Friday, February 25, 2005

Blogging and AutoLink

I enjoy writing and reading blogs. However, I have noticed a trend, where the mainstream media relies far too much on the words of a few bloggers. I use the example of the AutoLink feature in the beta version of Google Toolbar. AutoLink is a feature that enables a user to create a link for addresses or VIN, ISBN and tracking numbers found on a web page. A blogger wrote about the evils of AutoLink. Said blogger was "interviewed" by the amateur journalists over at C|net news. All hell broke after that. If you read the posts about AutoLink feature, you would likely come to the conclusion that it automatically changes your content and creates lots of new links on your web page. People jumped on the "This an evil feature, Google must be stopped" bandwagon. The hackers already have a script to stop this "evil" feature dead in it's tracks. Hyperbole has become more important than facts.

Since I use Firefox at home, I downloaded the beta Toolbar at work (btw, no one forced me to download it). The AutoLink feature is disabled by default. Enabling does absolutely nothing. The user has to click on the AutoLink button in order for AutoLink to look for specific items and create links. The original content is not always changed. All links created by AutoLink appear in a drop down menu beside the AutoLink button. Some links may appear on the page (though a check of the source code will reveal no changes). That is the "evil" AutoLink in a nutshell. It does not automatically create links - the user has to initiate the process. It does "plaster" a page with links - AutoLink looks for very specific code. Currently, AutoLink gives the user three choices for map sites (Google, Mapquest and Yahoo). I suspect that the final version will give the user further control over which website to visit for ISBN, VIN or tracking numbers.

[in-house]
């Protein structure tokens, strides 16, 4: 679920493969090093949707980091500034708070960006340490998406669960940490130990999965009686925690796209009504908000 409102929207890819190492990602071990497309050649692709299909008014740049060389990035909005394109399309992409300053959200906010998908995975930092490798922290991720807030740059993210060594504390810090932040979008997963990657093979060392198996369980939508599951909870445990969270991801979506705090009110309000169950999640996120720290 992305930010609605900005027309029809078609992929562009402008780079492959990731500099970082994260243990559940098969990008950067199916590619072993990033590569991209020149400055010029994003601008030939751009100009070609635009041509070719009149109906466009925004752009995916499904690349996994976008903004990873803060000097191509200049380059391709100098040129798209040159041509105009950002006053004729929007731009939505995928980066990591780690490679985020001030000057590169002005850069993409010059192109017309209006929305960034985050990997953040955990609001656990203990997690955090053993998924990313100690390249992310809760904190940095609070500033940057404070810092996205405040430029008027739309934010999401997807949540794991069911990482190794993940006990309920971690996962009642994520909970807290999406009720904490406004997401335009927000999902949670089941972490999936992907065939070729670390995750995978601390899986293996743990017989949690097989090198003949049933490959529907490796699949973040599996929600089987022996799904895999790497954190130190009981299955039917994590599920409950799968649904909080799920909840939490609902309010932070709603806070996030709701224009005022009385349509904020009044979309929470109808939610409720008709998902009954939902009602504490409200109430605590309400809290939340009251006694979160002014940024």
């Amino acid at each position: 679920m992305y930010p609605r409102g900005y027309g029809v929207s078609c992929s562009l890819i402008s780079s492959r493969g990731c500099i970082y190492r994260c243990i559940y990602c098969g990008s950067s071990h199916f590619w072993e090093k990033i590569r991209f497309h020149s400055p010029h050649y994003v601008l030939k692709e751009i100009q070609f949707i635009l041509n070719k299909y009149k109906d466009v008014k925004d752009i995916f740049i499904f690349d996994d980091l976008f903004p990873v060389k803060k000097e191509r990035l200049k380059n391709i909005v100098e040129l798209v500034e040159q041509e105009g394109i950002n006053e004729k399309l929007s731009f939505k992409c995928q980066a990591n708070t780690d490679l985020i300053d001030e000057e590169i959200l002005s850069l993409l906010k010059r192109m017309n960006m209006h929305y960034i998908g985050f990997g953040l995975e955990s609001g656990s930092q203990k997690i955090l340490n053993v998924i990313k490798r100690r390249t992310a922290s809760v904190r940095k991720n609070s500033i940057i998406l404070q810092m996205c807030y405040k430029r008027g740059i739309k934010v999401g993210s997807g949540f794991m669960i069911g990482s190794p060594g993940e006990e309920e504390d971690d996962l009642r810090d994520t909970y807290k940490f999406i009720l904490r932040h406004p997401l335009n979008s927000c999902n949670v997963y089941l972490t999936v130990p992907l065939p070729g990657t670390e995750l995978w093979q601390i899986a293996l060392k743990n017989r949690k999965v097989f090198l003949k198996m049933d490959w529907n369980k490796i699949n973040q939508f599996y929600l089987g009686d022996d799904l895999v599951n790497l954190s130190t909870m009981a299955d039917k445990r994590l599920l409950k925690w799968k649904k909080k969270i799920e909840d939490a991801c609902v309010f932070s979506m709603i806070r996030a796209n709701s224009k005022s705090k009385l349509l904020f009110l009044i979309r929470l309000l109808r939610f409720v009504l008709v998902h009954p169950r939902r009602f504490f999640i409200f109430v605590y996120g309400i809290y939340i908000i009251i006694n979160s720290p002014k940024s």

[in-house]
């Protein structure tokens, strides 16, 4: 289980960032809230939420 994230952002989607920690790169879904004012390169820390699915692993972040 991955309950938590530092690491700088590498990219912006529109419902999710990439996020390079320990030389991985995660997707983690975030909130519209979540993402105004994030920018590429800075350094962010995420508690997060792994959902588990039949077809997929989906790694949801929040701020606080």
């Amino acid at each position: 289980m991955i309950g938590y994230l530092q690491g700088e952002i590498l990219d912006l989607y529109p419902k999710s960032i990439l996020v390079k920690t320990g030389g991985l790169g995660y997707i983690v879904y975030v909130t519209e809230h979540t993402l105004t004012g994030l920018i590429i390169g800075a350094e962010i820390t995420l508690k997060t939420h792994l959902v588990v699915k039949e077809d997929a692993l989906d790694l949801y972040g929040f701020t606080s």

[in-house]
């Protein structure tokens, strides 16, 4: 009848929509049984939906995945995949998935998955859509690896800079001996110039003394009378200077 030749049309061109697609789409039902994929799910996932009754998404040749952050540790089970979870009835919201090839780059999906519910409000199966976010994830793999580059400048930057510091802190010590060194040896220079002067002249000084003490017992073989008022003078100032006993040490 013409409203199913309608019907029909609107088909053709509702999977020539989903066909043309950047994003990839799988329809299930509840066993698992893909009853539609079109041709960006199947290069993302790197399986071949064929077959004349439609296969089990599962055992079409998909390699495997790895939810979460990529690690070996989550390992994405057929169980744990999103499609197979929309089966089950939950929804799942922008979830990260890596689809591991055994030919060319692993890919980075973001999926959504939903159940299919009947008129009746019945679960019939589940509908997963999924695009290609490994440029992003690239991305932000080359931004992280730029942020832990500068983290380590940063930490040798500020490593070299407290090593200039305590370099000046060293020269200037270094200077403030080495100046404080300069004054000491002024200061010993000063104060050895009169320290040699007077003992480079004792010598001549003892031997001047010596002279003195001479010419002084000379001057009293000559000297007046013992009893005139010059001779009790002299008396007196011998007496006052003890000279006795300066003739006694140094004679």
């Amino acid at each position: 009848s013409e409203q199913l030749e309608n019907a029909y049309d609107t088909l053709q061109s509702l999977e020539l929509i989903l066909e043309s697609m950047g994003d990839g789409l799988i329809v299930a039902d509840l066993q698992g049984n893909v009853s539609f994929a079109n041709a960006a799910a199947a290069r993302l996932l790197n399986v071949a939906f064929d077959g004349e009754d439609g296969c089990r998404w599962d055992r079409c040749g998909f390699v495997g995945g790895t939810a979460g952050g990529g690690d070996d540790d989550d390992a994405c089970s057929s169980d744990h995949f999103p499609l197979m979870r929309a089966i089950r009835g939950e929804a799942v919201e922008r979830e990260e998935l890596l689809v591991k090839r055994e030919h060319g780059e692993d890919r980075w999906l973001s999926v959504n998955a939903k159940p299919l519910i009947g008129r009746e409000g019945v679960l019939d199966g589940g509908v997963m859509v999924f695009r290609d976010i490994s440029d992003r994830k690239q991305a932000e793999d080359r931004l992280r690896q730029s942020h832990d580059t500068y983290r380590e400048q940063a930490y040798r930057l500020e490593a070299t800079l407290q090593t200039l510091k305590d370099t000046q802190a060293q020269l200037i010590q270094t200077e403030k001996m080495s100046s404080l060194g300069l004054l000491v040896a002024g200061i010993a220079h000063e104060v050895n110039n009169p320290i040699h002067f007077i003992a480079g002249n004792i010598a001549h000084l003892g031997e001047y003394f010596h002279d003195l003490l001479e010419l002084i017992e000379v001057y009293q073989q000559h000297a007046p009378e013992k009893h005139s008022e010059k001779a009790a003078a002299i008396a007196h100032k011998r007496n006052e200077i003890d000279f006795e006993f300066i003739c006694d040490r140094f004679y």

I think AutoLink is a great user initiated feature. I found it useful to be able to view a map for an address without having to cut and paste it the address into a map website. The MapIt! extension for Firefox enables the user to view a map for an address embedded in a web page. According to the anti-AutoLink lobby, MapIt is okay because it does not alter the content. I take issue with that stance. Does this lobby also oppose adblockers, web sites that translate web pages or browsers that enable users to override fonts, colors and/or style sheets? How about if I came up with a program that removes swear words from a web page? Is that not changing content? Based what I have read, some anti-AutoLink are okay with these things, because they are beneficial. Well, I find AutoLink beneficial - why should someone else restrict my ability to use AutoLink?

All that I ask for, is that mainstream media and, bloggers for that matter, perform some due diligence and fact checking before posting an article (or rant) on some topic or product. It will be a service to everyone.

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